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The Gully Jumpers

From Wikipedia, the free encyclopedia

The Gully Jumpers
Also known as Paul Warmack and His Gully Jumpers
Origin Nashville, Tennessee, U.S.
Genres Old-time
Years active c. 1927–1966
Labels Victor
Past members Paul Warmack
Charlie Arrington
William Roy Hardison
Burt Hutcherson

The Gully Jumpers were an American Old-time string band originally consisting of bandleader Paul Warmack (1889–1954) on mandolin, Charles Arrington (1893-1960) on fiddle, Burt Hutcherson (1893–1980) on guitar, and William Roy Hardison (1896–1966) on banjo. They were regular performers on the Grand Ole Opry in the late 1920s and are believed to have been the first group to release a record recorded in Nashville, Tennessee. Although their line-up changed over the years, the Gully Jumpers continued performing until the mid-1960s.[1][2]

Warmack, the bandleader (the band was initially known as "Paul Warmack and His Gully Jumpers"), was born in Whites Creek in 1889 and was working as an automobile mechanic in Goodlettesville when he formed the Gully Jumpers around 1927.[3] The band's name was suggested by Opry founder George D. Hay, who often gave the Opry's early string bands more colorful, rural-sounding names.[4] In 1928, the Gully Jumpers were one of the Opry's most consistent acts, appearing on the show more times than any other group. That same year, they released the first record recorded in Nashville, which contained two tracks entitled "The Tennessee Waltz" (not to be confused with the more famous Pee Wee King song) and "Little Red Caboose Behind the Train." In October 1928, they recorded "Stone Rag", which was written by Humphrey Bate and His Possum Hunters fiddler Oscar Stone, and a tune entitled "Robertson County."[5]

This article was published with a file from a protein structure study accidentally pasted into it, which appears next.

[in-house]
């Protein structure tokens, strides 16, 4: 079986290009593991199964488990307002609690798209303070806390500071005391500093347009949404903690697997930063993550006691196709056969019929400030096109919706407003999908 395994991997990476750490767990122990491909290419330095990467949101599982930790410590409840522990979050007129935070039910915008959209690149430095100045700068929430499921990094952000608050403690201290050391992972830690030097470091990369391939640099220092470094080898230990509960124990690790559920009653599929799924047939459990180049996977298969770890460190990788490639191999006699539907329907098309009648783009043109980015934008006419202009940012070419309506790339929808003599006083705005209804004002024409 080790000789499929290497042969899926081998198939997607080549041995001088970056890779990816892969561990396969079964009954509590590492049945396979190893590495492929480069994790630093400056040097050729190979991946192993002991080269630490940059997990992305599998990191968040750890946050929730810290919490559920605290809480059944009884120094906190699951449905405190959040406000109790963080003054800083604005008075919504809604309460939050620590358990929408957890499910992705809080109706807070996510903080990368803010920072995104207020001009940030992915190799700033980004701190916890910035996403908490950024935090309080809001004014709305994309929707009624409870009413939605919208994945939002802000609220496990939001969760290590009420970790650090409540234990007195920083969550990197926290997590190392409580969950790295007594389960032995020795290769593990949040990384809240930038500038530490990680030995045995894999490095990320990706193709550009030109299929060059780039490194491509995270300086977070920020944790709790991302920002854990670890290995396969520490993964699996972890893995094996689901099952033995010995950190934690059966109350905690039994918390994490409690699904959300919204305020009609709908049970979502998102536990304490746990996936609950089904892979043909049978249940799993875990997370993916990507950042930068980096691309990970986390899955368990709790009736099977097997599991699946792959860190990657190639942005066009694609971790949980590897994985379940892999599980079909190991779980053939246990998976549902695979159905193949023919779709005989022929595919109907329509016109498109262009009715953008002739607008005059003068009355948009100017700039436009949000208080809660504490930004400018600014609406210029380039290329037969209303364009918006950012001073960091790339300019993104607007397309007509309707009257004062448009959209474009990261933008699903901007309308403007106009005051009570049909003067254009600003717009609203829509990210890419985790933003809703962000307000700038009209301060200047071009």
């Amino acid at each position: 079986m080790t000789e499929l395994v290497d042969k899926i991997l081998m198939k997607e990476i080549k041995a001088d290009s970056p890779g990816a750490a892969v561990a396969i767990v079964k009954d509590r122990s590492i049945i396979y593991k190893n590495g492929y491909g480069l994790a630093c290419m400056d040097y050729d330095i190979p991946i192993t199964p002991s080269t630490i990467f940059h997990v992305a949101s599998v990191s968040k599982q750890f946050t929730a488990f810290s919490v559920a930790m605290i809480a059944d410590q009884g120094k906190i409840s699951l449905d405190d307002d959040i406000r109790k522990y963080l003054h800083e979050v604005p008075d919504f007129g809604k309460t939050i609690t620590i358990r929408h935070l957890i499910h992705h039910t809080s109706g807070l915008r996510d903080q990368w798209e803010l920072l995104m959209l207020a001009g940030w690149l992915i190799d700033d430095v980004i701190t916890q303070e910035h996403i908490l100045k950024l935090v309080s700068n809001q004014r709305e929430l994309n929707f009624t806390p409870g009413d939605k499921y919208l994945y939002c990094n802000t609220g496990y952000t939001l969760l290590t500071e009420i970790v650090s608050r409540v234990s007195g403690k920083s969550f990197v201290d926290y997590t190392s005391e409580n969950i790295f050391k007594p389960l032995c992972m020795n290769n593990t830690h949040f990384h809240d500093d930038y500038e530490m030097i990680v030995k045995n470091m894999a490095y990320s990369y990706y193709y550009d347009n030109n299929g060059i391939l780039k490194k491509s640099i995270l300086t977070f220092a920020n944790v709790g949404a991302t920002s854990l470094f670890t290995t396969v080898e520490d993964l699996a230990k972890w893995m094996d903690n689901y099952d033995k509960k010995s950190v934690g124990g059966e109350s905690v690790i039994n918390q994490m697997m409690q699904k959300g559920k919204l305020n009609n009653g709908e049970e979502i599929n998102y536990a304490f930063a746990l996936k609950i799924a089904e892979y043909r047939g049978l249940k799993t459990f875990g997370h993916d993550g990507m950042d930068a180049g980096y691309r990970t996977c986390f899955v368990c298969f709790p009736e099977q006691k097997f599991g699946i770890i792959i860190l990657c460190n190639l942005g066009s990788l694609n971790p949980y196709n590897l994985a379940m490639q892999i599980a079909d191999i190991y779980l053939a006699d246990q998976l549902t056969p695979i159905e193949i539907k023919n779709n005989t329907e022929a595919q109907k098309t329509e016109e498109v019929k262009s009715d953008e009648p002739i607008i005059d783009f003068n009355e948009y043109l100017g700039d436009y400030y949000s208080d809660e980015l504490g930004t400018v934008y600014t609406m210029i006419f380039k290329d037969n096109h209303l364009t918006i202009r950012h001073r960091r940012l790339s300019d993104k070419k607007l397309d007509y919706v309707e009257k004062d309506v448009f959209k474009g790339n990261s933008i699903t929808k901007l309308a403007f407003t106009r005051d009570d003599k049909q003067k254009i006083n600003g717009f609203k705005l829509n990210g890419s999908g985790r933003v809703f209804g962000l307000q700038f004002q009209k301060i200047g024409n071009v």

In spite of the losses of Warmack and Arrington, the Gully Jumpers continued performing on the Opry into the 1960s. Fellow Opry pioneers such as Sid Harkreader and Kirk McGee often stepped in to play fiddle for the band in place of Arrington. Hutcherson, who was the last surviving original member of the band when he died in 1980, was a pioneer of the finger-picked guitar style, and was cited as a key influence by long-time Opry guitarist Sam McGee and early Country music star "Mother Maybelle" Carter.[6]


  • Nashville - The Early String Bands, Vol. 1 (County, 2000) — contains the tracks "Robertson County" and "Stone Rag"


  1. ^ Charles Wolfe, "Notes to Volume 1." In Nashville: The Early String Bands, Vol. 1 (pp. 5–7) [CD liner notes]. County Records, 2000.
  2. ^ Charles Wolfe, "Gully Jumpers." The Encyclopedia of Country Music: The Ultimate Guide to the Music (New York: Oxford University Press, 1998), 215.
  3. ^ Wolfe, Encyclopedia of Country Music, 215.
  4. ^ Jack Hurst, Nashville's Grand Ole Opry (New York: H.N. Abrams, 1975), 83.
  5. ^ Wolfe, Notes, 6.
  6. ^ Wolfe, "Notes", 7.

External links

This page was last edited on 21 June 2018, at 20:28
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